Venice: La Serenissima's beating heart Venice, also known as La Serenissima, has quite a reputation. She was once a strong mercantile power of Europe, a staging area for the crusades and has since been immortalised countless times in canvas, text and celluloid. From Shakespeare?s Merchant of Venice, to cameos in James Bond movies, Venice has appeared as the serene and always achingly beautiful, city backdrop. But she deserves more credit than just being one of the most beautiful (and most touristy, and most expensive) cities in the world.

Some just fail to see past her looks, and don?t get to appreciate the real character of Venice. You wouldn?t guess it, but La Serenissima also hides a heavily beating heart, perhaps (understandably) hidden to the hordes of day trippers that clog her streets. It?s hinted in the ambulance speedboats that race through the canals, a growing bar and club scene, and the shadows of her winding alleyways. All it takes is a good scratch beneath the surface (you won?t need to be that gentle - remember that Venice has lasted for centuries, and despite her sinking status, experts claim that she?ll last for centuries more).

Let?s start with the dry facts. Or wet facts, maybe? Venice is a World Heritage listed city, and you?ll find her on an archipelago of 118 islands in the Venetian Lagoon, at the mouth of Rivers Po and Piave. She?s also famous (regrettably) as a city threatened by rising tide waters and her Acqua Alta. There are about 150 canals that intersect her 6 sestieri and 400 bridges which allow you to navigate them. The 6 sestieri are Cannareggio, San Polo, Dorsoduro, Santa Croce, San Marco and Castello, each with their own characters. From Cannareggio and her Jewish Ghetto, to the tiny streets of charming Dorsoduro and San Marco?s spectacular glory, there are hours of aimless wandering through calli that you can do. In fact, Venice is Europe?s largest urban car-free areas, and wandering her streets, you won?t miss the absence of car fumes or loudly honking Italian drivers.

Venice has become so famous for her beauty, her timeless elegance and her canals that numerous comparisons have been made to other cities all around the world. There?s the Venice of the North (a title fought out between Hamburg, Germany and Amsterdam in the Netherlands) to the Venice of the East (again, Bangkok in Thailand and Hoi An, Vietnam). But it always remains that there is nothing quite Venice?s shadowed streets, the emerald green of her canals, and the candy striped pylons that line her canals. The best way to get to know this beauty is to get lost in her streets, to wander around aimlessly without a map, and go with your instincts. Turn left instead of right, take the local vaporetto instead of the over-hyped gondola ride and just let Venice enchant you.

What to see
Leave the map in your pocket. Wander around aimlessly, and let yourself stumble on the sights - there?s nothing better than coming around a corner and finding in front of you the Bridge of Sighs or the Grand Canal. If you?re lucky, you?ll chance on a quiet canal where the gondoliers park themselves in between charges; or the floating markets near Campo Santo Barnab?.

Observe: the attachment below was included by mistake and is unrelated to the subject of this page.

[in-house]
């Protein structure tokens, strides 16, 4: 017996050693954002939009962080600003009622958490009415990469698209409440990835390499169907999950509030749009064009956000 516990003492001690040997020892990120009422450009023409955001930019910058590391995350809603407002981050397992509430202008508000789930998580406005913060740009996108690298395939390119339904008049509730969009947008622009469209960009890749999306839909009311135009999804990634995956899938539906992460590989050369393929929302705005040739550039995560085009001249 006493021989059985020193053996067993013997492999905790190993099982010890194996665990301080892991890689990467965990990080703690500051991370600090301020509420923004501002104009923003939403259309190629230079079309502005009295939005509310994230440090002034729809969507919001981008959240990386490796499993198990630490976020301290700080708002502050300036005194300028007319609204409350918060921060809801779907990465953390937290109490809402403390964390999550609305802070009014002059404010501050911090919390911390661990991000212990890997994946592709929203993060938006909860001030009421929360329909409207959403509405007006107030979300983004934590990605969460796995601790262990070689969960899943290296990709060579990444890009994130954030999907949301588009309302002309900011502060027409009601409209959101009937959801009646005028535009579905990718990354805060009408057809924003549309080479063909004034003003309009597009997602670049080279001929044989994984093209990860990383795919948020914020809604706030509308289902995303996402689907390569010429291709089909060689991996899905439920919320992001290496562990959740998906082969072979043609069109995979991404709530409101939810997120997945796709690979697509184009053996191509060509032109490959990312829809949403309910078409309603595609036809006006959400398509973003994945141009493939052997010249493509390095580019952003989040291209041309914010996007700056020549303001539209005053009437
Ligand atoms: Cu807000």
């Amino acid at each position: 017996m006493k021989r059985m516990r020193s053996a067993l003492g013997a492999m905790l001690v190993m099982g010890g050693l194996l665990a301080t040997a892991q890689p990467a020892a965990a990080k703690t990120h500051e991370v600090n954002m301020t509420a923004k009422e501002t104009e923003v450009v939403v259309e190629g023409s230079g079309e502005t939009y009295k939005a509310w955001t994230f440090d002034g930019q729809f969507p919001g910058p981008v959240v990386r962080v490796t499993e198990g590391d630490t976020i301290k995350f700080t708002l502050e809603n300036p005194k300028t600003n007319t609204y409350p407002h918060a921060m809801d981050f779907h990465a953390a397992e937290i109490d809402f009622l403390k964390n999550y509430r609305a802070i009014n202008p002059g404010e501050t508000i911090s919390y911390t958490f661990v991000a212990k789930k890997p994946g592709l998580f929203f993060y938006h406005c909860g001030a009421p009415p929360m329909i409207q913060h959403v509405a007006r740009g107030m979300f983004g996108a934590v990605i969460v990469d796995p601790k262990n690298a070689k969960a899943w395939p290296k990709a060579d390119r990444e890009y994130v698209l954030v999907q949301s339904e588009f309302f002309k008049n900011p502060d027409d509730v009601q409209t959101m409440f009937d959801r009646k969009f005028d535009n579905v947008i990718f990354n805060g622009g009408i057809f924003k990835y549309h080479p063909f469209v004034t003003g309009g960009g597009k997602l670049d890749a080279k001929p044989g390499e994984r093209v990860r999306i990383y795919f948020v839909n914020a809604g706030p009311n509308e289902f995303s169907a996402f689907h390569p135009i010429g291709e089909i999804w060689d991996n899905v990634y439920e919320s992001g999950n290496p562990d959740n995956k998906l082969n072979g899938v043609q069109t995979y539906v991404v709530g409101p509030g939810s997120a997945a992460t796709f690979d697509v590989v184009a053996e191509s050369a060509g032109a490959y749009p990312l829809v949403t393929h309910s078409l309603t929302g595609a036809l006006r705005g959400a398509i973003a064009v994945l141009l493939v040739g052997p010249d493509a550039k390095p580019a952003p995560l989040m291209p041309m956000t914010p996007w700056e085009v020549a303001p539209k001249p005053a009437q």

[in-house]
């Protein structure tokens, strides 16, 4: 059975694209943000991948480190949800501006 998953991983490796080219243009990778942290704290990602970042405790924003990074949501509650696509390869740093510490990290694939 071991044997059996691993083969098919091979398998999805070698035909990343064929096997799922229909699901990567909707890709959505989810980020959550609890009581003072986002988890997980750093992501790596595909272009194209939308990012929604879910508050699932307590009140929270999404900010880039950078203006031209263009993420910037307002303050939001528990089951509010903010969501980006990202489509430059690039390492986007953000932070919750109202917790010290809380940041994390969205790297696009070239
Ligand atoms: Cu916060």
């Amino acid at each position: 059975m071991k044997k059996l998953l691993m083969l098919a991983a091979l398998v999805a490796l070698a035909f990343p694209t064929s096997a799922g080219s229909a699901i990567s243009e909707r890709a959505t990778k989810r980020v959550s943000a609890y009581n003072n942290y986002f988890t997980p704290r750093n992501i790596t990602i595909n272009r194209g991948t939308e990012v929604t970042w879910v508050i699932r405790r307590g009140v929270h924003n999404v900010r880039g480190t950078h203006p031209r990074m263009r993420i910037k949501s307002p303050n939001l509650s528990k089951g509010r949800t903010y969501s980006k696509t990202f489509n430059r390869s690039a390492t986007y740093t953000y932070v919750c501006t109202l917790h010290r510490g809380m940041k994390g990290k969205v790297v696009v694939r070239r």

Of course, there are the obligatory photo snaps - pigeons in San Marco, the gilded dome of the Basilica in San Marco, the panorama of the Grand Canal from the Academia Bridge. Then there?s Dodge?s Palace and the Bridge of Sighs, the Rialto Bridge and her nearby morning markets, filled with colour, scents and sounds. There are museums a plenty, set within buildings that are sometimes more spectacular than the treasures they hold inside. Try the Peggy Guggenheim Collection, hidden in Dorsoduro, or Ca' Rezzonico, a lavish palace that harks back to Venice?s Age of Decadence.

To give your feet a rest, try taking the Vaporetto no.1 along the Grand Canal - a spectacular way to start or end your day, and a great alternative to taking a very expensive gondola ride.

What to eat
Like everything in Venice, this can get expensive. But also like everything in Venice, if you look around a dark alleyway around the corner, you?re also likely to find a great (cheaper!) alternative. Either splash out and blow your budget on establishment Venice restaurants like the Osteria da Fiore or wander the markets in the morning for picnic options. There are the markets near the Rialto Bridge or in Campo Santa Magarita in the mornings, and lots of small squares and steps near canals to enjoy your meals from.

For something in-between, try finding a small hidden trattoria for good lunchtime options and great local specialties. Local recipes are based on seafood options, like spaghetti alle vongole or risotto alle sepie. Early evening, try one of many bacari (wine bars) with a great (and economic) selection of cicchetti (a Venetian version of tapas).

Where to party
Venice is also famous for Carnevale in February, Biennale every two years in June, and the Venice Film Festival in September. Carnevale turns Venice?s beauty into a surreal dreamscape with elaborate costumes and masks, but there?s also the Festa del Redentore in July where small boats crowd St Marks Basin to watch the fireworks above.

Although Venice has been rumoured to be just as serene at night as she is in the day, she has been recently nurturing a growing night scene with trendy bars and music venues. Check out the new late night bars and clubs down (you guessed it) dark alleyways and calli. Try finding Centrale in San Marco, an old cinema and now hip bar and restaurant; or Paradiso Perduto in Cannareggio, which offers everything from art exhibitions to live music performances and a great mix of bohemian and student regulars. The areas you should try wandering around at night include the Campo Santa Magarita in Dorsoduro and the Fondamenta della Misericordia in Cannareggio.

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